If you want to hack hardware and software, but don't want to hack your own, get a contract with the owner. You'll turn a nice profit and hack to your heart's content.

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Anonymous Coward

Importance

... or lack thereof: Auernheimer will find out how little of it he has, very soon now. The only importance he has is self-importance.

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Devil

Showing no contrition

If there is one thing that the justice system hates, it is criminals who don't make at least a show of regretting what they have done. It is a bit like declaring at the customs that your job is smuggling. I bet the sentence would have been way more reasonable if he had "treated them with respect".

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Contrition is a religious concept,

and one easily mimed, for which there should be no consideration in a rational and fair legal proceeding.

What you are really referring to is the practice of pandering to the sentencing Judge's pampered sense of sadism by engaging in a (generally lawyer-advised) ritual bout of 'voluntary' self-abasement taking the form of grovelling apologies and abject pleas of misericordia. Those who are innocent or proud refuse to engage in this extra-judicial public auto-flagellation and so are otherwise punished with a more severe sentence within the (corrupt) Judge's 'discretion'. Those who do, get the sentence already decided upon - i.e. gain no benefit from the humiliation.

Another weighty factor here are the desired political effects, of which I can see two:

1. The lower classes must (re)learn that their place is toiling in silence, not embarrassing OverLords with disclosures about their vulnerabilities or crimes - lulz, satire or free speech against the ruling mafia will be severely punished.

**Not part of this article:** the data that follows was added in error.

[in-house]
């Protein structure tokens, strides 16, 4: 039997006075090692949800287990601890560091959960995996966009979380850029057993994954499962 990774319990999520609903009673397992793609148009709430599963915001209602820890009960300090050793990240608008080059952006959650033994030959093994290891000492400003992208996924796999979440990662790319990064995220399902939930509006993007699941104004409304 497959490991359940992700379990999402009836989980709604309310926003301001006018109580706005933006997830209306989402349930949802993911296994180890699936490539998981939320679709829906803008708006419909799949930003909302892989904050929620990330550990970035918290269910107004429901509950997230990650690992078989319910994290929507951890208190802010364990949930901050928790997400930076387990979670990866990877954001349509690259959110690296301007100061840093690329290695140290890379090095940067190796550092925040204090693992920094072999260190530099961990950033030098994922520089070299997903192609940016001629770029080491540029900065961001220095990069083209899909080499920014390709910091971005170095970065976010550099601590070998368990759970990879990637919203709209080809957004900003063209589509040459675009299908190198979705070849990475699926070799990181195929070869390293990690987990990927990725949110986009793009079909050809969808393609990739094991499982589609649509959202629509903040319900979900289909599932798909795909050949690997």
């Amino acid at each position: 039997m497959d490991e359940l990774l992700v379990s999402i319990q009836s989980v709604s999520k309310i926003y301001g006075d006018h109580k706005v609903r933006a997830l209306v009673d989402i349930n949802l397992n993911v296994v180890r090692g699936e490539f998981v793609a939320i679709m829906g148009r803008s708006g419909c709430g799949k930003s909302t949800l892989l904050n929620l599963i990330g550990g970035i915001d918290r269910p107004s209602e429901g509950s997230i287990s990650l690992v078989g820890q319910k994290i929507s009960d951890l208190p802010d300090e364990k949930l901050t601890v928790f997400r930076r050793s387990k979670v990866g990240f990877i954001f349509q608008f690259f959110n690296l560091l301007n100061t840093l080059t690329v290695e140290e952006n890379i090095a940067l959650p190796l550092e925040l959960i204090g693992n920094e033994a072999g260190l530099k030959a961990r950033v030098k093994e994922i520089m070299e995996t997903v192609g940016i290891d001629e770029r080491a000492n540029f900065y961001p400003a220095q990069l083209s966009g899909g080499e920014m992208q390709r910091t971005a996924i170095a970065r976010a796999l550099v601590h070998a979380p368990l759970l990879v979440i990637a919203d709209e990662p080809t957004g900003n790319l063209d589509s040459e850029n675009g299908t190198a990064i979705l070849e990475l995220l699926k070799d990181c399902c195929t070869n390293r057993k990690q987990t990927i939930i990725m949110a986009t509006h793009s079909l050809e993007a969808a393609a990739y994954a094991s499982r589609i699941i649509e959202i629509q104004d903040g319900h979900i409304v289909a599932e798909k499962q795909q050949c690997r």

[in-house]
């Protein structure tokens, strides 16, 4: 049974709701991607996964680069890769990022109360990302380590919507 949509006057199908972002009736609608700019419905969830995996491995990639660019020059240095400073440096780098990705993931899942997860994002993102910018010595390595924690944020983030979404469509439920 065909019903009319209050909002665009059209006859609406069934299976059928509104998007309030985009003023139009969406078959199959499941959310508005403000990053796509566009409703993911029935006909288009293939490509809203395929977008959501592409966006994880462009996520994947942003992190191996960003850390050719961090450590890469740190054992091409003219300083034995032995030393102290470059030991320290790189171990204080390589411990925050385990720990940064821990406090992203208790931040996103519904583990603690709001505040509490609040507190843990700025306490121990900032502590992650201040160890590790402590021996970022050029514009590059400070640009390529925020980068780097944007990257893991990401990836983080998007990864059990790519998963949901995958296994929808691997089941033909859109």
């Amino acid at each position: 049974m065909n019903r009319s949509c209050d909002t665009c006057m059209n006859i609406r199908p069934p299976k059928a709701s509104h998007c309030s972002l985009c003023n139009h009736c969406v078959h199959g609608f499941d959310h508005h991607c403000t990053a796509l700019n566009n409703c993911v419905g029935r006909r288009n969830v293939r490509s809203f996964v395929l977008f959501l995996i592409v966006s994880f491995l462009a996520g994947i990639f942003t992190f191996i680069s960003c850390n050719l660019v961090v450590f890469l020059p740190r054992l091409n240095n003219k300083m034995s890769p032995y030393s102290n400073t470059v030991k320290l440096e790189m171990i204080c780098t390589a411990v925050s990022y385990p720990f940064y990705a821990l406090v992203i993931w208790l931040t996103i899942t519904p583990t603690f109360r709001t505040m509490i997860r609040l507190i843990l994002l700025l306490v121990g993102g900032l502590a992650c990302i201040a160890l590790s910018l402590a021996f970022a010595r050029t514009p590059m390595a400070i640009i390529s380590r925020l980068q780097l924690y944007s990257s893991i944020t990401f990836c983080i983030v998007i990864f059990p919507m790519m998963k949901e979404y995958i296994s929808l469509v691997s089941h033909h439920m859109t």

2. Hackers must learn to tremble in pre-emptive fear of the Pentagovernment, and quietly render any discovered 0-Days to the CyberOffence Command for Droit-de-Seigneur-style exploitation against the fabricated enemies-du-jour, both foreign and domestic.

Of course, for the morose US legal body, in which the highest value is the perpetual impunity of State warcriminals and torturers, this kind of savage result is achieved during coffee breaks, hardly even counting as in the day's work.

So, au contraire - it's a filthy, rotten Injustice System, which earns no respect but rather an immeasurable contempt.

Free All Political Prisoners, Free Weev!

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Re: Contrition is a religious concept,

I think you don't get it. The point of the justice system is to get people to act legally. There were plenty of ways to report the flaw without sending private user data to the press. It was even possible to publicly embarrass the company by revealing the flaw without actually leaking private user data. So Weev broke the law without any proper justification, not even that of being a whistleblower. Satire is protected free speech, but lulz is not.

In that case, the job of the justice system is to first, point out that this is illegal, and second, to deter people from doing it. When the accused is proudly admitting breaking the law and claiming it is the right thing to do, the justice system has to make it especially clear that no, it is not. And the more the accused insists on advertising his claims, the harsher the justice system has to be.

It is not about forced humiliation. Here, just shutting up would have been preferable.

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"The point of the justice system is to get people to act legally"

That's the kind of touchingly infantile political naiveté so essential to the class of people who design and use that system to subdue the masses into acquiescence, allowing their injustice to continue unhindered. Well done!

Your practically religious resistance to reality would be admirable, if it did not have such severe consequences.

Check this and see if you still agree with yourself:

http://www.freegarytyler.com/writings/isr.html

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Anonymous Coward